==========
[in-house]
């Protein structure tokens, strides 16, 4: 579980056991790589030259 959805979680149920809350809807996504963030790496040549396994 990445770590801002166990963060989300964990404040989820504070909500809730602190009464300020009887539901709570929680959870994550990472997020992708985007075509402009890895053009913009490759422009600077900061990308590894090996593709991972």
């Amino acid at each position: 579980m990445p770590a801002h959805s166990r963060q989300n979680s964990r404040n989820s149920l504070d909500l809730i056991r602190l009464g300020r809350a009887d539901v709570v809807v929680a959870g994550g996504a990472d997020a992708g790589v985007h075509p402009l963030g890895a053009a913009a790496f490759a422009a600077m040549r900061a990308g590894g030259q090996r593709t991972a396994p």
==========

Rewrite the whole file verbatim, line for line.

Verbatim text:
[in-house]
């Protein structure tokens, strides 16, 4: 579980056991790589030259 959805979680149920809350809807996504963030790496040549396994 990445770590801002166990963060989300964990404040989820504070909500809730602190009464300020009887539901709570929680959870994550990472997020992708985007075509402009890895053009913009490759422009600077900061990308590894090996593709991972």
């Amino acid at each position: 579980m990445p770590a801002h959805s166990r963060q989300n979680s964990r404040n989820s149920l504070d909500l809730i056991r602190l009464g300020r809350a009887d539901v709570v809807v929680a959870g994550g996504a990472d997020a992708g790589v985007h075509p402009l963030g890895a053009a913009a790496f490759a422009a600077m040549r900061a990308g590894g030259q090996r593709t991972a396994p």